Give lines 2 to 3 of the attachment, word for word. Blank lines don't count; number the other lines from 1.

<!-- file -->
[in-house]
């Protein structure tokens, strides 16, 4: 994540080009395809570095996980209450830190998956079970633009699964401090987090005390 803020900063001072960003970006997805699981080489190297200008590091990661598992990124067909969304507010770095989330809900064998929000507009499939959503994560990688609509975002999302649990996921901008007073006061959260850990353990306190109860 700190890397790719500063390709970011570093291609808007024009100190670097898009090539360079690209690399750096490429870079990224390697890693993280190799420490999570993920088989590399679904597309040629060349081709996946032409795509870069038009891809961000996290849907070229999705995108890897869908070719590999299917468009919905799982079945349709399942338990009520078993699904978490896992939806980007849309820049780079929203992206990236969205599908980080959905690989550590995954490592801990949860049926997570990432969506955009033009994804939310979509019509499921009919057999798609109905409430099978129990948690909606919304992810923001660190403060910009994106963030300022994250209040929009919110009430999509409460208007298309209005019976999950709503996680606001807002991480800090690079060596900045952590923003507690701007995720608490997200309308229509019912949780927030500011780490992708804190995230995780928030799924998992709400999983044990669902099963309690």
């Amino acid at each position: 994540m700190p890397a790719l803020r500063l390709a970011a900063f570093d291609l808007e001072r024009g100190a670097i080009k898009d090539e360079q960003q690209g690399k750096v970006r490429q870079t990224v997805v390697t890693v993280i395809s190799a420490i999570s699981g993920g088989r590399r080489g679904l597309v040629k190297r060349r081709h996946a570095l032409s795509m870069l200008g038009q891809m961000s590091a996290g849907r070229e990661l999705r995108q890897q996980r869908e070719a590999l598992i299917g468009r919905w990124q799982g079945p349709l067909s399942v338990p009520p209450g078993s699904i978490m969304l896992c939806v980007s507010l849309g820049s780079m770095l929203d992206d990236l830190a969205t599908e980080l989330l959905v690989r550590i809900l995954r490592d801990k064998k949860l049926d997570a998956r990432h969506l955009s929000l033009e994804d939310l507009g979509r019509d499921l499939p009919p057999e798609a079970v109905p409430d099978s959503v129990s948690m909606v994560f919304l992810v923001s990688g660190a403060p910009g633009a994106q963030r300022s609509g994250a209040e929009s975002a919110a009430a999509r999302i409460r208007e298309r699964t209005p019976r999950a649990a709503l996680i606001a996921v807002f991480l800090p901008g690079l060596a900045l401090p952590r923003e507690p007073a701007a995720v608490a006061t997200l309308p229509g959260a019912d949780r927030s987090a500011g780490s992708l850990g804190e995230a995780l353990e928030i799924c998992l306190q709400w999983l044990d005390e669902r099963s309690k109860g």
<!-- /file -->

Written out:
């Protein structure tokens, strides 16, 4: 994540080009395809570095996980209450830190998956079970633009699964401090987090005390 803020900063001072960003970006997805699981080489190297200008590091990661598992990124067909969304507010770095989330809900064998929000507009499939959503994560990688609509975002999302649990996921901008007073006061959260850990353990306190109860 700190890397790719500063390709970011570093291609808007024009100190670097898009090539360079690209690399750096490429870079990224390697890693993280190799420490999570993920088989590399679904597309040629060349081709996946032409795509870069038009891809961000996290849907070229999705995108890897869908070719590999299917468009919905799982079945349709399942338990009520078993699904978490896992939806980007849309820049780079929203992206990236969205599908980080959905690989550590995954490592801990949860049926997570990432969506955009033009994804939310979509019509499921009919057999798609109905409430099978129990948690909606919304992810923001660190403060910009994106963030300022994250209040929009919110009430999509409460208007298309209005019976999950709503996680606001807002991480800090690079060596900045952590923003507690701007995720608490997200309308229509019912949780927030500011780490992708804190995230995780928030799924998992709400999983044990669902099963309690």
């Amino acid at each position: 994540m700190p890397a790719l803020r500063l390709a970011a900063f570093d291609l808007e001072r024009g100190a670097i080009k898009d090539e360079q960003q690209g690399k750096v970006r490429q870079t990224v997805v390697t890693v993280i395809s190799a420490i999570s699981g993920g088989r590399r080489g679904l597309v040629k190297r060349r081709h996946a570095l032409s795509m870069l200008g038009q891809m961000s590091a996290g849907r070229e990661l999705r995108q890897q996980r869908e070719a590999l598992i299917g468009r919905w990124q799982g079945p349709l067909s399942v338990p009520p209450g078993s699904i978490m969304l896992c939806v980007s507010l849309g820049s780079m770095l929203d992206d990236l830190a969205t599908e980080l989330l959905v690989r550590i809900l995954r490592d801990k064998k949860l049926d997570a998956r990432h969506l955009s929000l033009e994804d939310l507009g979509r019509d499921l499939p009919p057999e798609a079970v109905p409430d099978s959503v129990s948690m909606v994560f919304l992810v923001s990688g660190a403060p910009g633009a994106q963030r300022s609509g994250a209040e929009s975002a919110a009430a999509r999302i409460r208007e298309r699964t209005p019976r999950a649990a709503l996680i606001a996921v807002f991480l800090p901008g690079l060596a900045l401090p952590r923003e507690p007073a701007a995720v608490a006061t997200l309308p229509g959260a019912d949780r927030s987090a500011g780490s992708l850990g804190e995230a995780l353990e928030i799924c998992l306190q709400w999983l044990d005390e669902r099963s309690k109860g």